Labor Saving Gardening Tips
simple strategies to make your garden care less labor intensive
by Ruth S. Foster
The Farmer's Almanac says, "Don't wear out your wife carrying water to newly planted shrubs. Let the hired hand do it." Hired hand... ha ! He went out with feeding grits to the chickens to make their shells strong. There always used to be a boy who needed some money, or even a square meal. Now try to find a boy. He's probably in training for the Olympics -- or at least a soccer scholarship. It used to be easy to find young men and women who wanted work. These days, we are our own handymen and hired hands as well. What we've gained in technology, we've lost in helpers. So in this, the "have-it-all- generation", we also have to "do- it-all" -- ourselves. What to do? Figure out ways to do it all with the least effort, in short, low maintenance.
Water A soft, well turned soil absorbs and holds water best. When it rains enough you don't have to lug hoses (or buckets) for a while. If you expect a dry summer, be ready with easy irrigation and lots of mulch for mulching helps conserve what water you apply. Consider trickle irrigation, with a small computerized on/off valve.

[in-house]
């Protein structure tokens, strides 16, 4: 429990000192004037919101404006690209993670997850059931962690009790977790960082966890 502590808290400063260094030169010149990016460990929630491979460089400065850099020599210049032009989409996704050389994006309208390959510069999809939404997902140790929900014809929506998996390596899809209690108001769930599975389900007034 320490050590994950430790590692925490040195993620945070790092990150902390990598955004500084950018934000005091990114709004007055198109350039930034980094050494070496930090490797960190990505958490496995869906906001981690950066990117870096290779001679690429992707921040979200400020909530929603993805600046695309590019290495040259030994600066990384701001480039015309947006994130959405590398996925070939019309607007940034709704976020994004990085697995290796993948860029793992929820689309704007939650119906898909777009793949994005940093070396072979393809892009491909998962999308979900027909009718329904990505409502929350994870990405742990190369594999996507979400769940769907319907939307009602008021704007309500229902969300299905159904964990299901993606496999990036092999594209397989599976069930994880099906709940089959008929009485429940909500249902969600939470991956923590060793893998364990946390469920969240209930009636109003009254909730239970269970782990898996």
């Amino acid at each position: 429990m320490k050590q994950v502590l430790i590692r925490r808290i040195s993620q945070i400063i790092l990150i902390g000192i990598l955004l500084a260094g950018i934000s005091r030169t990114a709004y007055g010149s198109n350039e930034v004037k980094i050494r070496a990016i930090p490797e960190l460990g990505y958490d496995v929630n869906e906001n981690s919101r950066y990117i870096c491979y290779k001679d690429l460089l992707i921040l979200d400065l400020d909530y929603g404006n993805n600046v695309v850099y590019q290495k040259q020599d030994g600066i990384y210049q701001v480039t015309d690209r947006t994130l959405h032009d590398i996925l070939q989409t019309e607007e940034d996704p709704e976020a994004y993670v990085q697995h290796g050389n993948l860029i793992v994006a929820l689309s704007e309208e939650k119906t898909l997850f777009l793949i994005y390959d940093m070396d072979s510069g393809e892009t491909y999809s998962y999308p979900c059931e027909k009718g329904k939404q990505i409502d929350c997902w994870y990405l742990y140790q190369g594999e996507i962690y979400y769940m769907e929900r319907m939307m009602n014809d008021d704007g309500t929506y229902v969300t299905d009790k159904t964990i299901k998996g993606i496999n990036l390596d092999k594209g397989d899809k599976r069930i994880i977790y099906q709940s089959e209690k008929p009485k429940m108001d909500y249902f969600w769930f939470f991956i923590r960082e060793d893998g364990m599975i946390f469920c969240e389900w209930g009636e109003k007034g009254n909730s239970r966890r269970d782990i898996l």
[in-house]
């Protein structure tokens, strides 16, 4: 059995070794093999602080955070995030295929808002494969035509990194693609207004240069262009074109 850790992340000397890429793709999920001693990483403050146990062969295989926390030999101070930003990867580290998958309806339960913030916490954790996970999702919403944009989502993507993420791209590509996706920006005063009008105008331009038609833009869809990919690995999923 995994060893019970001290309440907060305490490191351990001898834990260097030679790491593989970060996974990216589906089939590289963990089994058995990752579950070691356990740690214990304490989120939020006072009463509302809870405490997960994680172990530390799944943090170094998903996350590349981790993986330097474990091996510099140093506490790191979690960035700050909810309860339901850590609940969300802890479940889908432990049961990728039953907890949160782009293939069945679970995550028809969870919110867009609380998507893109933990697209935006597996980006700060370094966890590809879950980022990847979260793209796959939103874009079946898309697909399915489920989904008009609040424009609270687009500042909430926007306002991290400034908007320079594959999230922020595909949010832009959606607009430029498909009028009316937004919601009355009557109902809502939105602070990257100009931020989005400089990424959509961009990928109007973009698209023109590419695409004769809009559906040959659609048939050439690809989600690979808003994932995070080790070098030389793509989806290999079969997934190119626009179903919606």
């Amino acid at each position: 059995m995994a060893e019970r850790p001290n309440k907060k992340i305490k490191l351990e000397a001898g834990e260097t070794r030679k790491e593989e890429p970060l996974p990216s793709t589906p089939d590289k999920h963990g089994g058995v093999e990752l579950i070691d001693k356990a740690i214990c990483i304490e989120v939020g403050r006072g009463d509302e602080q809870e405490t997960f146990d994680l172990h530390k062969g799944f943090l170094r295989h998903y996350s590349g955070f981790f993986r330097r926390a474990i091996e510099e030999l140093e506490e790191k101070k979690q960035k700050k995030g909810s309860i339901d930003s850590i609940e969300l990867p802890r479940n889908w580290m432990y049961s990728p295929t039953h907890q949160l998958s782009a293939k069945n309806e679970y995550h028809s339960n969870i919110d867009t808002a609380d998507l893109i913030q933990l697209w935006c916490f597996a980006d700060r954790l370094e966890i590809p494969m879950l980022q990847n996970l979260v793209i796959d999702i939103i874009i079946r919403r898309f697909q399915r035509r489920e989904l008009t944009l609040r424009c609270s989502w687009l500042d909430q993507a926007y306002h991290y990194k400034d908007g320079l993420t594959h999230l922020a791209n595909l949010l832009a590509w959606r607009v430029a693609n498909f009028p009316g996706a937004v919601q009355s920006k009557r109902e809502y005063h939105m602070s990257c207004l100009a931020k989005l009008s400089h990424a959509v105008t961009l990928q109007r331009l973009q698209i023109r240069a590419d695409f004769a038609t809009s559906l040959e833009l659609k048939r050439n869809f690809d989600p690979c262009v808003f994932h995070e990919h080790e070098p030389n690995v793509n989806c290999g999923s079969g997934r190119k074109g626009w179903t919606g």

Everyone Has Weeds Pull them when they are young and to save doing it again, mulch, mulch, mulch. Or chop them with a hoe. On flower beds, a pre-emergent herbicide may be used after the beds are cleaned, but check which flowers are sensitive and which are not. Each herbicide has different sensitivity to different plants. Read the label carefully. Once weeds go to seed, they can't be put in the mulch pile, so try to get them early. By summer, it will be too late and they will have gone to seed. If weed seeds are put in the mulch pile, they will come back to haunt you. (To kill these requires compulsive composting and high temperatures in the mulch pile.)
Turning the Soil Some people do, some don't. A hired hand helps a lot in the decision! The secret to making the task easy is to do a little at a time. No need to finish at any particular time. Tools are important. Always use a long handled spade or fork. If you don't have one, buy one. It's the best insurance against backache. A rented mechanical rototiller is even easier than a long handle, but not easier than a hired hand. I enjoy turning the beds during the leisurely golden days of fall, when it's so beautiful outdoors. This prepares the beds for the next spring so planting can begin earlier because one can't work the soil until it dries out.